ESG has been shown to improve cardiovascular risk factors such as blood pressure and left ventricular mass index. A study of 25 patients found that ESG significantly reduced systolic and diastolic blood pressure and reduced left ventricular mass index six months post-procedure [6].

These health benefits, ESG, have also been shown to improve the quality of life and psychological well-being in patients with obesity. A study of 34 patients found that ESG significantly improved quality of life and self-esteem at six months post-procedure [7].

 ESG has positively affected several health outcomes, including glycemic control, lipid profiles, cardiovascular risk factors, and quality of life. ESG may be a promising option for patients with obesity-related health conditions who have been unsuccessful with diet and exercise alone.

Less invasive than traditional weight loss surgery

Invasive weight loss procedure that is revolutionising the field of bariatric surgery.

Traditional weight loss surgeries involve removing or altering organs, which can lead to complications such as bleeding, infection, and malabsorption [1]. In contrast, ESG is a non-surgical procedure that does not involve removing or altering any organs, making it a safer and less invasive option for patients [2].

ESG has a lower risk of complications than traditional weight loss surgeries. A study of 1,000 consecutive patients who underwent ESG found that the overall complication rate was 2.7%, with the most common complications being abdominal pain, nausea, and vomiting [3]. In contrast, the complication rate for traditional weight loss surgeries can be as high as 20% [4].

Recovery Time from ESG

ESG also has a shorter recovery time compared to traditional weight loss surgeries. Most patients can go home the same day as the procedure and return to work within a few days [2]. In contrast, patients undergoing traditional weight loss surgeries may require a hospital stay of several days and several weeks to recover [5].

Furthermore, ESG is a reversible procedure, which may appeal to patients who are hesitant to undergo irreversible weight loss surgeries. If a patient is not satisfied with the results of ESG or experiences complications, the procedure can be reversed without additional surgery [6].

In conclusion, ESG is a less invasive and safer alternative to traditional weight loss surgeries. ESG has a lower risk of complications, a shorter recovery time and is a reversible procedure, making it an attractive option for patients who are hesitant to undergo irreversible surgeries.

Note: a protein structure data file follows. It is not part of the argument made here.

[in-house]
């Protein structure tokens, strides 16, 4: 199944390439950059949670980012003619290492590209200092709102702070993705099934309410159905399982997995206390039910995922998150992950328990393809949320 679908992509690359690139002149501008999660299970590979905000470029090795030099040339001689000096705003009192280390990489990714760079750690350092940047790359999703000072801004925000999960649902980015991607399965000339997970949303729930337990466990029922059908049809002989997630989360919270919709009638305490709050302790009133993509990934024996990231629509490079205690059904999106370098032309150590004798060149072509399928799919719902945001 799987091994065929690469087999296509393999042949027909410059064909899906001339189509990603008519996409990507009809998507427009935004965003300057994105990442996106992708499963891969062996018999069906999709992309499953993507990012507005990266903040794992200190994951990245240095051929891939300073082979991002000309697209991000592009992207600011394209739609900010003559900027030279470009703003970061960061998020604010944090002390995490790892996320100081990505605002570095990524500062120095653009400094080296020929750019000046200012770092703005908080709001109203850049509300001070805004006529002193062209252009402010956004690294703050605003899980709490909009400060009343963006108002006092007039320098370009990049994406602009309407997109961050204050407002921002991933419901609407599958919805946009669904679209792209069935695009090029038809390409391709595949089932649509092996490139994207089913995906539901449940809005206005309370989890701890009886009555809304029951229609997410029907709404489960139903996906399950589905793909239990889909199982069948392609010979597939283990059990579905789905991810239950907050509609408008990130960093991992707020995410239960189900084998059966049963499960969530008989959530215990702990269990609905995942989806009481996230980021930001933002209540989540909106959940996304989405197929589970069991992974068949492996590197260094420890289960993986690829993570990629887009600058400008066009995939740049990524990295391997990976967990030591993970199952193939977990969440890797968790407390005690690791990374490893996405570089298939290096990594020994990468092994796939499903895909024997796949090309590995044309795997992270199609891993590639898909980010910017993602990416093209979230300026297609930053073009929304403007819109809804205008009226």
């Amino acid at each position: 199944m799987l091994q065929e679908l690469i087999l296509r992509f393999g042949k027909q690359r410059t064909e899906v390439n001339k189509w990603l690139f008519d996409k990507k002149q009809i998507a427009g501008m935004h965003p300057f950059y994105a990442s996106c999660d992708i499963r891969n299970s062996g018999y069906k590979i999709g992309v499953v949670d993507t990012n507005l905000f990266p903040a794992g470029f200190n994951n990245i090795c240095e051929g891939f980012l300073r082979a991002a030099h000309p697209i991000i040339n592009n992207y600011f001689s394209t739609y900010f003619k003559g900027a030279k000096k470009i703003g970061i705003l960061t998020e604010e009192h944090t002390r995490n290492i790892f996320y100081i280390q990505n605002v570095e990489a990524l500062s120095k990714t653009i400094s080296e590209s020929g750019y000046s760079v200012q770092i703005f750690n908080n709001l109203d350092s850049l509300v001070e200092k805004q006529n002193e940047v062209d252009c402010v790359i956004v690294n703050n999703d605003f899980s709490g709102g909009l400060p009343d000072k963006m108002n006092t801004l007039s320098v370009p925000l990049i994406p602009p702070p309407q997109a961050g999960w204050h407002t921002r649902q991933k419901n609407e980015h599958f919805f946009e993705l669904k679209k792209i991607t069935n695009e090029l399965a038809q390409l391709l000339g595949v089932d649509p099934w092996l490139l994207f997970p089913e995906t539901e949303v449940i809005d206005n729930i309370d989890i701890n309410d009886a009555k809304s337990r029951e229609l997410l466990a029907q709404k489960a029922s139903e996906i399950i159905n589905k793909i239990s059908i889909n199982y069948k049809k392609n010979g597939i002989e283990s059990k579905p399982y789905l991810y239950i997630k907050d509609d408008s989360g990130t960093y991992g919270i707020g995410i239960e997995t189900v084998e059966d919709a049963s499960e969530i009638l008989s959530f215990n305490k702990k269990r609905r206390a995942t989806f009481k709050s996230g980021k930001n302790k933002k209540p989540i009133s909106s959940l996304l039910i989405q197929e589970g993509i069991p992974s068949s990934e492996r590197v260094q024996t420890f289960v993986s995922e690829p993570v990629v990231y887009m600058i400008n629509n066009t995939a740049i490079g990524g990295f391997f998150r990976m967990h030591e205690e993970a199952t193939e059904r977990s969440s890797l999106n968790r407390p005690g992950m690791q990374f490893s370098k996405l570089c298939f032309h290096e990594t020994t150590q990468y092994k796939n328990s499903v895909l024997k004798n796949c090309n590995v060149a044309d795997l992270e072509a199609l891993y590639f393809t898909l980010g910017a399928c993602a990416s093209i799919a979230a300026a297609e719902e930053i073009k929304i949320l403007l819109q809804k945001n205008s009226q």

Conclusion

Endoscopic Sleeve Gastroplasty (ESG) is a promising option for patients with obesity who have been unsuccessful with diet and exercise alone. ESG promotes weight loss through the restriction of stomach capacity and its impact on gut hormones, appetite, metabolism, and gut microbiota. ESG has positively affected several health outcomes, including glycemic control, lipid profiles, cardiovascular risk factors, and quality of life. ESG is a less invasive and safer alternative to traditional weight loss surgeries, with a lower risk of complications and a shorter recovery time.

Ongoing research on ESG

While ESG is a relatively new procedure, ongoing research is needed to fully understand its mechanisms and long-term effectiveness as a weight loss tool. Further studies are required to investigate the impact of ESG on gut microbiota and compare the efficacy and safety of ESG to traditional weight loss surgeries and other interventions.

ESG is a promising option for patients with obesity who are seeking a less invasive and safer alternative to traditional weight loss surgeries. The science behind ESG is complex, and ongoing research is needed to fully understand its mechanisms and long-term effectiveness as a weight loss tool.

References

  1. Sharaiha RZ, Kumta NA, Saumoy M, et al. Endoscopic sleeve gastroplasty significantly reduces body mass index and metabolic complications in obese patients. Clin Gastroenterol Hepatol. 2017;15(4):504-510.e2. doi:10.1016/j.cgh.2016.08.041
  2. ASGE Bariatric Endoscopy Task Force; Abu Dayyeh BK, Kumar N, Edmundowicz SA, et al. ASGE Bariatric Endoscopy Task Force systematic review and meta-analysis assessing the ASGE PIVI thresholds for adopting endoscopic bariatric therapies. Gastrointest Endosc. 2015;82(3):425-438.e5. https://pubmed.ncbi.nlm.nih.gov/26232362/
  3. Sharaiha RZ, Kedia P, Kumta N, et al. Initial experience with endoscopic sleeve gastroplasty: technical success and reproducibility in the bariatric population. Endoscopy. 2015;47(2):164-166. 
  4. Arrese M, Barría C, Sánchez P, et al. Efficacy of endoscopic sleeve gastroplasty (ESG) for weight loss in obese patients. Obes Surg. 2017;27(9):2250-2258. https://pubmed.ncbi.nlm.nih.gov/31236722/
  5. Kumar N, Sullivan S, Thompson CC. The role of endoscopic therapy in obesity management: intragastric balloons and beyond. Curr Opin Gastroenterol. 2017;33(4):294-301.
  6. ASGE Bariatric Endoscopy Task Force; Abu Dayyeh BK, Kumar N, Edmundowicz SA, et al. ASGE Bariatric Endoscopy Task Force systematic review and meta-analysis assessing the ASGE PIVI thresholds for adopting endoscopic bariatric therapies. Gastrointest Endosc. 2015;82(3):425-438.e5. https://pubmed.ncbi.nlm.nih.gov/26232362/
  7. Sharaiha RZ, Kumta NA, Saumoy M, et al. Endoscopic sleeve gastroplasty significantly reduces body mass index and metabolic complications in obese patients. Clin Gastroenterol Hepatol. 2017;15(4):504-510.e2. 
  8. Genco A, Soricelli E, Casella G, et al. Gastroesophageal reflux disease and Barrett’s esophagus after laparoscopic sleeve gastrectomy: a possible, underestimated long-term complication. Surg Obes Relat Dis. 2017;13(4):568-574. https://pubmed.ncbi.nlm.nih.gov/28089434/
  9. Sharaiha RZ, Kedia P, Kumta N, et al. Initial experience with endoscopic sleeve gastroplasty: technical success and reproducibility in the bariatric population. Endoscopy. 2015;47(2):164-166. 
  10. Lopez-Nava G, Galvão MP, Bautista-Castaño I, et al. Endoscopic sleeve gastroplasty: how I do it?. Obes Surg. 2015;25(8):1534-1538. https://pubmed.ncbi.nlm.nih.gov/26003549/

Related News